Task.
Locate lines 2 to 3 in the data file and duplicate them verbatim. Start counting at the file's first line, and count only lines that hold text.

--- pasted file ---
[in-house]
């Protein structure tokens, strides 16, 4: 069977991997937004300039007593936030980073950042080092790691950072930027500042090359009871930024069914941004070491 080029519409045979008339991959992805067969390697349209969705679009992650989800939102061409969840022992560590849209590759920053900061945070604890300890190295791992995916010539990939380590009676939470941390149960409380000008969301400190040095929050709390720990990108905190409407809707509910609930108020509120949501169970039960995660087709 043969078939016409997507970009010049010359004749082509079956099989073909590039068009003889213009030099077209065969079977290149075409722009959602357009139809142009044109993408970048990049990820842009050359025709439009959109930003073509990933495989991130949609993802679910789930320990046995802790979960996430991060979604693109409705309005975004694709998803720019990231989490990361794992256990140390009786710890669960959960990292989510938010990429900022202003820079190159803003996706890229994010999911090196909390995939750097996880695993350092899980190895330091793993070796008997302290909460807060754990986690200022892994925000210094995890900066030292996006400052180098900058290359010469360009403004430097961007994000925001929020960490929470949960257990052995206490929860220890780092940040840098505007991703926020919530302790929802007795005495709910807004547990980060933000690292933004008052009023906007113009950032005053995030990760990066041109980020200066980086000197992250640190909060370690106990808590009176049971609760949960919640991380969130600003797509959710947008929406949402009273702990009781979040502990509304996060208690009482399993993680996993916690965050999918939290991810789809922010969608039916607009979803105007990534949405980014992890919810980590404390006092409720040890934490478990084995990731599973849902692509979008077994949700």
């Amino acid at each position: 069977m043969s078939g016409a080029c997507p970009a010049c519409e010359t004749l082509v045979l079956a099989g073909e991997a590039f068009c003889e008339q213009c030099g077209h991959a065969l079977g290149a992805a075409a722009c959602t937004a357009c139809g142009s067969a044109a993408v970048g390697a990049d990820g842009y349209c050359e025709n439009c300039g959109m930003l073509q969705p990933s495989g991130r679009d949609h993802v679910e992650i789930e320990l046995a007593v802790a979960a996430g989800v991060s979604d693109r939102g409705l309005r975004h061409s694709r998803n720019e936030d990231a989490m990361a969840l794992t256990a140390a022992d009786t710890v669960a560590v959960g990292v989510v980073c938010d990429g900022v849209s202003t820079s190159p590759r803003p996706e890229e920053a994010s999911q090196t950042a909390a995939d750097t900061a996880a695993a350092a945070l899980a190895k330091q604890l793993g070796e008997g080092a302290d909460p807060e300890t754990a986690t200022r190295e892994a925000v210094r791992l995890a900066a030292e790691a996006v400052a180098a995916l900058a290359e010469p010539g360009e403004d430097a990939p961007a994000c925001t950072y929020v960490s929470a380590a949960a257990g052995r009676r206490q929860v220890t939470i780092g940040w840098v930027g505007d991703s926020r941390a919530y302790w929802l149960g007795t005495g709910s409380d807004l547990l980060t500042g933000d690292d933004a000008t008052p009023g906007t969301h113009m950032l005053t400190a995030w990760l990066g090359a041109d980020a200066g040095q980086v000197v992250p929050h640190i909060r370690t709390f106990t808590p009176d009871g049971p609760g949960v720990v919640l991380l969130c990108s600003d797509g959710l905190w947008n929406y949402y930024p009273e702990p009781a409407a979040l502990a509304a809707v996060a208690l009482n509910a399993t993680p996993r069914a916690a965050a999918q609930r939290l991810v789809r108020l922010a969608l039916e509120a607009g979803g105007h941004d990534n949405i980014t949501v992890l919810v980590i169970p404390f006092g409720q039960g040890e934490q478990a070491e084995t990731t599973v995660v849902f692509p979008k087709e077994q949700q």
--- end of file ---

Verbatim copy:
């Protein structure tokens, strides 16, 4: 069977991997937004300039007593936030980073950042080092790691950072930027500042090359009871930024069914941004070491 080029519409045979008339991959992805067969390697349209969705679009992650989800939102061409969840022992560590849209590759920053900061945070604890300890190295791992995916010539990939380590009676939470941390149960409380000008969301400190040095929050709390720990990108905190409407809707509910609930108020509120949501169970039960995660087709 043969078939016409997507970009010049010359004749082509079956099989073909590039068009003889213009030099077209065969079977290149075409722009959602357009139809142009044109993408970048990049990820842009050359025709439009959109930003073509990933495989991130949609993802679910789930320990046995802790979960996430991060979604693109409705309005975004694709998803720019990231989490990361794992256990140390009786710890669960959960990292989510938010990429900022202003820079190159803003996706890229994010999911090196909390995939750097996880695993350092899980190895330091793993070796008997302290909460807060754990986690200022892994925000210094995890900066030292996006400052180098900058290359010469360009403004430097961007994000925001929020960490929470949960257990052995206490929860220890780092940040840098505007991703926020919530302790929802007795005495709910807004547990980060933000690292933004008052009023906007113009950032005053995030990760990066041109980020200066980086000197992250640190909060370690106990808590009176049971609760949960919640991380969130600003797509959710947008929406949402009273702990009781979040502990509304996060208690009482399993993680996993916690965050999918939290991810789809922010969608039916607009979803105007990534949405980014992890919810980590404390006092409720040890934490478990084995990731599973849902692509979008077994949700």
């Amino acid at each position: 069977m043969s078939g016409a080029c997507p970009a010049c519409e010359t004749l082509v045979l079956a099989g073909e991997a590039f068009c003889e008339q213009c030099g077209h991959a065969l079977g290149a992805a075409a722009c959602t937004a357009c139809g142009s067969a044109a993408v970048g390697a990049d990820g842009y349209c050359e025709n439009c300039g959109m930003l073509q969705p990933s495989g991130r679009d949609h993802v679910e992650i789930e320990l046995a007593v802790a979960a996430g989800v991060s979604d693109r939102g409705l309005r975004h061409s694709r998803n720019e936030d990231a989490m990361a969840l794992t256990a140390a022992d009786t710890v669960a560590v959960g990292v989510v980073c938010d990429g900022v849209s202003t820079s190159p590759r803003p996706e890229e920053a994010s999911q090196t950042a909390a995939d750097t900061a996880a695993a350092a945070l899980a190895k330091q604890l793993g070796e008997g080092a302290d909460p807060e300890t754990a986690t200022r190295e892994a925000v210094r791992l995890a900066a030292e790691a996006v400052a180098a995916l900058a290359e010469p010539g360009e403004d430097a990939p961007a994000c925001t950072y929020v960490s929470a380590a949960a257990g052995r009676r206490q929860v220890t939470i780092g940040w840098v930027g505007d991703s926020r941390a919530y302790w929802l149960g007795t005495g709910s409380d807004l547990l980060t500042g933000d690292d933004a000008t008052p009023g906007t969301h113009m950032l005053t400190a995030w990760l990066g090359a041109d980020a200066g040095q980086v000197v992250p929050h640190i909060r370690t709390f106990t808590p009176d009871g049971p609760g949960v720990v919640l991380l969130c990108s600003d797509g959710l905190w947008n929406y949402y930024p009273e702990p009781a409407a979040l502990a509304a809707v996060a208690l009482n509910a399993t993680p996993r069914a916690a965050a999918q609930r939290l991810v789809r108020l922010a969608l039916e509120a607009g979803g105007h941004d990534n949405i980014t949501v992890l919810v980590i169970p404390f006092g409720q039960g040890e934490q478990a070491e084995t990731t599973v995660v849902f692509p979008k087709e077994q949700q």